And why not? Joe is one of the friendliest, most down-to-earth, and (in our opinion) most appealing names around.
I suppose I’m speaking for myself (it’s Pam), rather than taking an Official Nameberry Position. I come from a long line of Joes – my father and grandfather were both named Joe – and I named my son Joe too, partly in honor of them but mostly because I love the name.
Despite the sophistication of many of the name tastes on Nameberry, and many of my personal name tastes as well, I see Joe as combining the best of modern simplicity and ancient roots. The modern Joseph derives from the Hebrew Yosef and the Greek and Latin Ioseph, meaning “he will increase.”
The name Joseph appears in both the Old and New Testaments. The Old Testament Joseph was the eleventh and favorite son of Jacob, exiled by his jealous brothers to Egypt, where he became an advisor to the pharaoh.The best-known New Testament Joseph was, of course, the carpenter husband of the Virgin Mary, but Joseph of Arimathea was a wealthy disciple who had Jesus buried in his own tomb.In the Middle Ages, the name Joseph was used mostly by Jews, though as the veneration of St. Joseph increased, his name increasingly became used by Christians.
Today, Joseph is used through the Western World. Familiar variations include the Italian Giuseppe (which can be shortened to Beppe) and the Spanish Jose, with the diminutive Pepito. But there’s also the Dutch Joop, the Irish Seosamh, and the Maori Hohepa.
Feminine variations include the lovely Josephine and the more obscure Josepha and Josette. While Joanna and Joanne have often been used to honor ancestral Josephs, and can be shortened to Jo, they actually derive from John.
Joseph has always been in the US Top 20, dipping to its lowest point ever at #20 in the most recent year counted, 2010. It’s the seventh most popular name of all time in the US.
Famous Joes (and Josephs and Jos) include world rulers, athletes, and stars. Here, our favorite iconic Josephs, Joes, Josephines and Josies.
When we finally finished researching and writing our encyclopedic name book, the day came when we had to decide what to call it. (The working title of Big Baby Name Book just wasn’t going to cut it.)
This turned out to be almost as laborious a task as writing the book. Dozens and dozens of lists of possibilities were emailed back and forth. Our book editor and even our agent entered the fray, offering their own suggestions. (We actually chronicled this painful process in an article we wrote for Publishers Weekly magazine, called Naming the Name Book.) We finally settled on The Baby Name Bible because, well, we hoped people would make it their baby naming bible.
It never entered our minds that some people would take it literally as a book of biblical names. But on our earlier, smaller website, before nameberry was born–babynamebible.com– many visitors did come to search solely for Old and New Testament names. And of course they found them, but a lot more besides.
Biblical names have a long history in this country. They came to colonial America with the early Puritans, who scrutinized the Good Book for names of righteous figures, believing that such names could shape the character of their offspring, and often using extreme examples, like Zelophehad and Zerubbabel. Over the centuries and decades since then, there has been a steady stream of biblical names: individual Old Testament examples, in particular, have drifted in and out of fashion, for both boys and girls.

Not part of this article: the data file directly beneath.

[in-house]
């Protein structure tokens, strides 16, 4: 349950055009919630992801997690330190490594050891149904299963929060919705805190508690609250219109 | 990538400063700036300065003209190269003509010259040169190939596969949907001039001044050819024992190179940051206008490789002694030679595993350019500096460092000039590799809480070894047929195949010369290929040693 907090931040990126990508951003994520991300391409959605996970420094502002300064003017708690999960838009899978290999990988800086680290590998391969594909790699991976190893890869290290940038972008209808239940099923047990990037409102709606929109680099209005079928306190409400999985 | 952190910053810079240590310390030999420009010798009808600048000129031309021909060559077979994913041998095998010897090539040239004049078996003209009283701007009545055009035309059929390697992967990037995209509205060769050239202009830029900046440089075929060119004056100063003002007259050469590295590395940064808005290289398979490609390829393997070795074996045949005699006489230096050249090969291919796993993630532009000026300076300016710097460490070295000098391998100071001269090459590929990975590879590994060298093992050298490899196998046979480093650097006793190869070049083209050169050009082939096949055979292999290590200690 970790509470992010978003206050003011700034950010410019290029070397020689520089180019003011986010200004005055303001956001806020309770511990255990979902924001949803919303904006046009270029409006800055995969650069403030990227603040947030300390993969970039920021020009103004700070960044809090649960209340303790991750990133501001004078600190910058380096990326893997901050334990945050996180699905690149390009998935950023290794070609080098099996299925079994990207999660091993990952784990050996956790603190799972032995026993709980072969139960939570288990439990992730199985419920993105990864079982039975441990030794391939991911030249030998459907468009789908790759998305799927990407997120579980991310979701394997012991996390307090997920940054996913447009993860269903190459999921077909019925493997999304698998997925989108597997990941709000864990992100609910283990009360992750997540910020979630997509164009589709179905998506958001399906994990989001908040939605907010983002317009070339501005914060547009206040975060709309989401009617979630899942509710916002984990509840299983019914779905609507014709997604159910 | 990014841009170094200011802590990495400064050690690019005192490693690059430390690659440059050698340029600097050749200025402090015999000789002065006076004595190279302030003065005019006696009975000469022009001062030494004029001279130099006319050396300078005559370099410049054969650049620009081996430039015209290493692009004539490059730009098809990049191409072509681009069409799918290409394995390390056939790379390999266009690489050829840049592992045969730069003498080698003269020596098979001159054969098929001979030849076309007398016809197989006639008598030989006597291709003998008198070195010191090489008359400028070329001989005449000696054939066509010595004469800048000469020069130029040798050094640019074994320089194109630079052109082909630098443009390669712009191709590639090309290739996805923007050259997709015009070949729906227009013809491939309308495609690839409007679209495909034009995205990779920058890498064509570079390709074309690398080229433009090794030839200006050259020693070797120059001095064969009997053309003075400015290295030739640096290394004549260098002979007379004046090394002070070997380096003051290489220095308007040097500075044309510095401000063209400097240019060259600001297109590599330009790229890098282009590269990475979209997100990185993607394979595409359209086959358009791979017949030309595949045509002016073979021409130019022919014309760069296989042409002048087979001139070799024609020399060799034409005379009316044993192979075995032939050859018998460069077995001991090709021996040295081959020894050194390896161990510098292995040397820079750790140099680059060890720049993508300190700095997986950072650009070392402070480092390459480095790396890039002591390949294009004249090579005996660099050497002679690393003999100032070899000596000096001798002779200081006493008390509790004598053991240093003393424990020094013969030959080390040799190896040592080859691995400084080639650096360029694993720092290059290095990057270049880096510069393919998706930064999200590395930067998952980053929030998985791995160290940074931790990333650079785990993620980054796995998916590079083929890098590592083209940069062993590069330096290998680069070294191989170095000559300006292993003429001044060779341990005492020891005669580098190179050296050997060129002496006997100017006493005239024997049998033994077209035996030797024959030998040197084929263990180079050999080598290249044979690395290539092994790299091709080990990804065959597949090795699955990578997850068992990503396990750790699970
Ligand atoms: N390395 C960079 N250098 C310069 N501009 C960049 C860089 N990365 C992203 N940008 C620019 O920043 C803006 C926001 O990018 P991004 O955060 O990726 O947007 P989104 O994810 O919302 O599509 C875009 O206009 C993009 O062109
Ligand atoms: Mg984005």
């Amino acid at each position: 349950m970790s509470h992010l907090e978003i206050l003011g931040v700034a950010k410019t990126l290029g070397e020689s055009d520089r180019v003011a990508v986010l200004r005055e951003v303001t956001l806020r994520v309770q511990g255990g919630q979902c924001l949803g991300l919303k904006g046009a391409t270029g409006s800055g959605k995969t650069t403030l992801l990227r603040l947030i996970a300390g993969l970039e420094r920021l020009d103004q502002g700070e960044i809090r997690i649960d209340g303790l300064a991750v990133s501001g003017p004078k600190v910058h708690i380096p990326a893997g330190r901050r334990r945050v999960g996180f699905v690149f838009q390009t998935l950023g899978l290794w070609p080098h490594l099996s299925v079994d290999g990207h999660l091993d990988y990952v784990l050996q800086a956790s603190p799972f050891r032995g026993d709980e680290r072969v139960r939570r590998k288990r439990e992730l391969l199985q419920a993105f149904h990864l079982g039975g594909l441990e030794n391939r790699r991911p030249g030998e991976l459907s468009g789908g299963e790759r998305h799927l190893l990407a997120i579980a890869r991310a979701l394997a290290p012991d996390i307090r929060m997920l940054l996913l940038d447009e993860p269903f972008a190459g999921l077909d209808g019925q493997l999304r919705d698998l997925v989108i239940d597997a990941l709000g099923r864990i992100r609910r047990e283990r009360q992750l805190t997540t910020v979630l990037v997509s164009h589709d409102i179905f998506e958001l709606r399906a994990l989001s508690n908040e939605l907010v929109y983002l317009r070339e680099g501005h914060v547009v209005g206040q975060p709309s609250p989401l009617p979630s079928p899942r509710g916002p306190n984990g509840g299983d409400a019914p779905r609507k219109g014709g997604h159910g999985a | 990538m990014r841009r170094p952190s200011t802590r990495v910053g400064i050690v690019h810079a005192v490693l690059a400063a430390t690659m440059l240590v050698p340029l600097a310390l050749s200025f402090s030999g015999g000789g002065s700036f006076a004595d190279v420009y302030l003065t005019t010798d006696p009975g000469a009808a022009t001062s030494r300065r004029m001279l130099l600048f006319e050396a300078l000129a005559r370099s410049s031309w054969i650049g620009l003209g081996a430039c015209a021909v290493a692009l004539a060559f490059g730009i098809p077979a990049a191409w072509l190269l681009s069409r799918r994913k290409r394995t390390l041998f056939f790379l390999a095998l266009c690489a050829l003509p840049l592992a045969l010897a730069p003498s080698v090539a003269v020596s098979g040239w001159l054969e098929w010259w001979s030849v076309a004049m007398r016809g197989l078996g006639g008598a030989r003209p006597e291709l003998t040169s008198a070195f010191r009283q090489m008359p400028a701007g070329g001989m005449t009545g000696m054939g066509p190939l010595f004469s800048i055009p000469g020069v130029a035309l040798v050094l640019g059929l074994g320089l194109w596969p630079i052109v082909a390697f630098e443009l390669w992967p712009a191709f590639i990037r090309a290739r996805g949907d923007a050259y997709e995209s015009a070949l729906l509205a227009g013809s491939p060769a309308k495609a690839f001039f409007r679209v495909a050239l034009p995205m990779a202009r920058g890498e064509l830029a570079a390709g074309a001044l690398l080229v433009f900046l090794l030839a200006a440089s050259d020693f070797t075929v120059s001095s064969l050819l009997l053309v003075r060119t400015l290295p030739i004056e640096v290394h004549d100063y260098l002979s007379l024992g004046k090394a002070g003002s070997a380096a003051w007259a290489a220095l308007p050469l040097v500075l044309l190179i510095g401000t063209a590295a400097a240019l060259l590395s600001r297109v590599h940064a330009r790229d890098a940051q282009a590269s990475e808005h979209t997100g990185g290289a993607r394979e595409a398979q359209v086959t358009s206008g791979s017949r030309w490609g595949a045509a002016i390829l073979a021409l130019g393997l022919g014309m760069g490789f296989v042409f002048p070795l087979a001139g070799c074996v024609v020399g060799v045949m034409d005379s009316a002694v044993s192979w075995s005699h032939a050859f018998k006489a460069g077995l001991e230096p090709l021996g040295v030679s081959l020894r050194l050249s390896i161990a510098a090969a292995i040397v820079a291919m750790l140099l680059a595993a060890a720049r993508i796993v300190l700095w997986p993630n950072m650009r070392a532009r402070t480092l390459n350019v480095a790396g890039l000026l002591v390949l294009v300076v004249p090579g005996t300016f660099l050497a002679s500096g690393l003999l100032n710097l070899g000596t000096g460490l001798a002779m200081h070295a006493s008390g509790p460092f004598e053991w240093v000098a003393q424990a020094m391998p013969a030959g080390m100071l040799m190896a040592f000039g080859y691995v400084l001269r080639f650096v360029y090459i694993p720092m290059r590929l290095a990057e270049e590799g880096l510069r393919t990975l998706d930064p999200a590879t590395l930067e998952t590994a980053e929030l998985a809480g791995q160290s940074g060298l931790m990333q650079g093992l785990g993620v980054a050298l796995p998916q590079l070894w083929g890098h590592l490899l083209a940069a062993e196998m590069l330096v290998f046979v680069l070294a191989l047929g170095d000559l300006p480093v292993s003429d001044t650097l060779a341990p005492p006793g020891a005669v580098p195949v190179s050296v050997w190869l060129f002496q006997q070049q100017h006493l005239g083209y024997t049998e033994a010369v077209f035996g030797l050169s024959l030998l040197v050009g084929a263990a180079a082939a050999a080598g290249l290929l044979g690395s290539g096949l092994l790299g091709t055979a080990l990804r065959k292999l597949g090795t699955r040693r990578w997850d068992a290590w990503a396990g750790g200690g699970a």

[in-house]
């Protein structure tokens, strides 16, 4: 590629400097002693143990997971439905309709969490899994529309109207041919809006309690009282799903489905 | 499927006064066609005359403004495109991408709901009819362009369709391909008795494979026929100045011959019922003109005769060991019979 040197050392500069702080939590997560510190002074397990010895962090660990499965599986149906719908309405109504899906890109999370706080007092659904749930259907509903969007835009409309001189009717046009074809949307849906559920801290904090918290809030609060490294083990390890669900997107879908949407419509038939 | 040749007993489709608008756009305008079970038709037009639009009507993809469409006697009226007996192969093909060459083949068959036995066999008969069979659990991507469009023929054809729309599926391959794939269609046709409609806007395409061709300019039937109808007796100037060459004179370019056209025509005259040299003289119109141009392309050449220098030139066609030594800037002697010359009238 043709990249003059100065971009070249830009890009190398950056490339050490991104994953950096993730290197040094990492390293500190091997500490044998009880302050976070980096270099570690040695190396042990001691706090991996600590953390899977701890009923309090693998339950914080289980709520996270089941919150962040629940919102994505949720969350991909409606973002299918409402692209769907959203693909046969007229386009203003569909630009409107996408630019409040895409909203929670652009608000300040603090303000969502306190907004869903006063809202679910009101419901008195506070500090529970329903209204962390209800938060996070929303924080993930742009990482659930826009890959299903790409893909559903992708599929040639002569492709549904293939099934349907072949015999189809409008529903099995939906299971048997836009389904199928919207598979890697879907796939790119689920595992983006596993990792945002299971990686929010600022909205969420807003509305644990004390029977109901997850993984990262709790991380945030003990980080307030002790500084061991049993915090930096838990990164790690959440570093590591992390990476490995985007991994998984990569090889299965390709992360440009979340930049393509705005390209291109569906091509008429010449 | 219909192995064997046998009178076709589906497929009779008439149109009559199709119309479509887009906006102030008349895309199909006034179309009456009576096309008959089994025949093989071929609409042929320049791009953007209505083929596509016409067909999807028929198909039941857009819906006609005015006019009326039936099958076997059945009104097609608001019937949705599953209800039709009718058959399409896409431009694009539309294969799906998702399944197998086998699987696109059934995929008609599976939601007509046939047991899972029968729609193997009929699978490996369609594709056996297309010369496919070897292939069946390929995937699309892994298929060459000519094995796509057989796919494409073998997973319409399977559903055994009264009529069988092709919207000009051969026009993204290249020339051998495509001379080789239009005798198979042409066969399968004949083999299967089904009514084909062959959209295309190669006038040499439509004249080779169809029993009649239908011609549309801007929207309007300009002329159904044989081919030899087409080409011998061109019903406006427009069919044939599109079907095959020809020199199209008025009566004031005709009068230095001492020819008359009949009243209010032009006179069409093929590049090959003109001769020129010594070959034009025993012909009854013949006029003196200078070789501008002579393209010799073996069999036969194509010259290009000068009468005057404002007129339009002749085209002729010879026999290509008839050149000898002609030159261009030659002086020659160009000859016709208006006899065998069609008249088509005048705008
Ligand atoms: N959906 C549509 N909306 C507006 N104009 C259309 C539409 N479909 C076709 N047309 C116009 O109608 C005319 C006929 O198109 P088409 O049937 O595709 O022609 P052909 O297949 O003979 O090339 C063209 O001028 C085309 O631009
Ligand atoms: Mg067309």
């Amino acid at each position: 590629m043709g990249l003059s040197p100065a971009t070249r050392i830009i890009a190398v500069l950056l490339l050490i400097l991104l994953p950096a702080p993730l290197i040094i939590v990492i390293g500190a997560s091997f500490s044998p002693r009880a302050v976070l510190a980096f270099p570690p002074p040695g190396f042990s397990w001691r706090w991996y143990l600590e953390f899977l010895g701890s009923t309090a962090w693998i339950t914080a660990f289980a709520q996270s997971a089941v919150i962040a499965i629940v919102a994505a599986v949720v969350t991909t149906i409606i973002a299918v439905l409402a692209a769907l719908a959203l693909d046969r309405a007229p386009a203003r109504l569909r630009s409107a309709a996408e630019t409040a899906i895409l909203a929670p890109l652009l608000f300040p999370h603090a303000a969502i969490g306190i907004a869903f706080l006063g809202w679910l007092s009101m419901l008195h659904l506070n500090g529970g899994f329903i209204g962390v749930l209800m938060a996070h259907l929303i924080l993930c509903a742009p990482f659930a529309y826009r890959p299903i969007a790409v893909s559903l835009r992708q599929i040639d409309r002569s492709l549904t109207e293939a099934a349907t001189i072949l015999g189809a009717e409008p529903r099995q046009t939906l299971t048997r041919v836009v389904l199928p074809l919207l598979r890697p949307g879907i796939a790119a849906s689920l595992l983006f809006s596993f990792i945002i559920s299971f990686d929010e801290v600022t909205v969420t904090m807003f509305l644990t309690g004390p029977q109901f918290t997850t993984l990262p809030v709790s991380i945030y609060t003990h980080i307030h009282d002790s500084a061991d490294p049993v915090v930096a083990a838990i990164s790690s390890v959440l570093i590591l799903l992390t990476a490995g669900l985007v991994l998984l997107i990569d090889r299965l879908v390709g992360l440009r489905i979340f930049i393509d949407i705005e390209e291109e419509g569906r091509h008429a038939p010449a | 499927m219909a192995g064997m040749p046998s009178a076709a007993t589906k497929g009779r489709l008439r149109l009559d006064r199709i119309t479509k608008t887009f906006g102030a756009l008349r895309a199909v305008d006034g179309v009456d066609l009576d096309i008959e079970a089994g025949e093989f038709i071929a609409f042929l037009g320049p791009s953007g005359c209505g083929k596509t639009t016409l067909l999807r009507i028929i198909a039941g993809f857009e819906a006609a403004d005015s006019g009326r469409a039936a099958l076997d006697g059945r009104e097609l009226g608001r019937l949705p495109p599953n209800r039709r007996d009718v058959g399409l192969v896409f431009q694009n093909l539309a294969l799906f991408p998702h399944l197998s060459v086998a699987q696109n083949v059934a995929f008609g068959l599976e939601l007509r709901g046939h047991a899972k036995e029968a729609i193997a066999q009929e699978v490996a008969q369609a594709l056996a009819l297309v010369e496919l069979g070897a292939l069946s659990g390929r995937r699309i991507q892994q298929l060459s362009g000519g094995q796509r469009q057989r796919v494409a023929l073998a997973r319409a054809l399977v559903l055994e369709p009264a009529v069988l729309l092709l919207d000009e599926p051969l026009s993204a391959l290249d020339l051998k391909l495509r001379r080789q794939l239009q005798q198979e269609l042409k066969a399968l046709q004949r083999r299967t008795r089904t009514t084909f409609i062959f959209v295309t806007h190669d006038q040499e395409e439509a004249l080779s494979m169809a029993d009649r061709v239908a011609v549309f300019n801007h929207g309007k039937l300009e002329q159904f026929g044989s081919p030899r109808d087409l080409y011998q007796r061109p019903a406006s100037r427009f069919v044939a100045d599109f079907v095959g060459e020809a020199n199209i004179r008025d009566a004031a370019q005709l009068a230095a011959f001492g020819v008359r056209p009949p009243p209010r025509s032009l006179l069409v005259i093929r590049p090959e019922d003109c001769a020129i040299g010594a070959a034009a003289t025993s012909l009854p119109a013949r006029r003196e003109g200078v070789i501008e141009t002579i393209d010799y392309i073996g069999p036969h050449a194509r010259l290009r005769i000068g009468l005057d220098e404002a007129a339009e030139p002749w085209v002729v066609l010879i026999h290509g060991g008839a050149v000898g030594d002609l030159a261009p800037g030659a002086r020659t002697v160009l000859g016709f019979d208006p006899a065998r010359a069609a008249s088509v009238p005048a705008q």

Looking back at the more recent past. we see that boys’ names have been more consistent: Joseph has been in the Top 25 for the last century, usually accompanied by David and Daniel, and later Joshua, Jonathan, and Adam. Archangel Michael was in first place from the mid-fifties to the late nineties, and now Jacob has been on top since 1999. This past year has seen a record high for Old Testament boys’ names in modern times, with 10 of the Top 25.
Biblical girls’ names have not been as popular as the boys’–possibly because there are fewer of them. Ruth was the sole representative in the first several decades of the 20th century, until Deborah arrived in 1949. After that, the triumvirate of Sarah, Rachel and Rebecca remained in the Top 25 from the seventies until very recently, and the last big success stories were Hannah, which entered the Top 25 in 1993, and Abigail in 1997.
It’s still pretty much a boys’ story when it comes to OT names, with parents now reaching out for some of the less familiar: Nehemiah, Judah, Zachariah. Here are the ones that are currently growing in popularity:
But since there are so few biblical names on the girls’ list, we offer some possibilities to consider to replenish the supply:
Last week our guest blogger Elisabeth Wilborn offered a great yuletide menu of names that was both inclusive and imaginative, covering all the bases from religious to seasonal to spiritual. At the risk of being accused of overkill, I thought I’d offer a few quirkier ideas, which are tied less directly to the holiday.
One of them is to look at some first and last names that have appeared in classic Christmas movies, ranging from the vintage It’s a Wonderful Life to the more recent Elf. Some examples:
BAILEY ……..It’s a Wonderful Life
CLARENCE ..It’s a Wonderful Life
GEORGE ……It’s a Wonderful Life
VIOLET ……..It’s a Wonderful Life
ZUZU ………..It’s a Wonderful Life
Another possibility, even more of a stretch, could be various shades of the Christmas colors, red and green:
Oh, and what about Santa‘s reindeer’s names? Where did those funky names come from? It seems that the Night Before Christmas poet Clement C. Moore gave a lot of thought to his choices, picking names that imply speed, grace, power, and strength. We wouldn’t recommend Donner or Blitzen or Prancer. Comet, Cupid, Vixen–barely possible. A little more conceivable: Dasher and Dancer.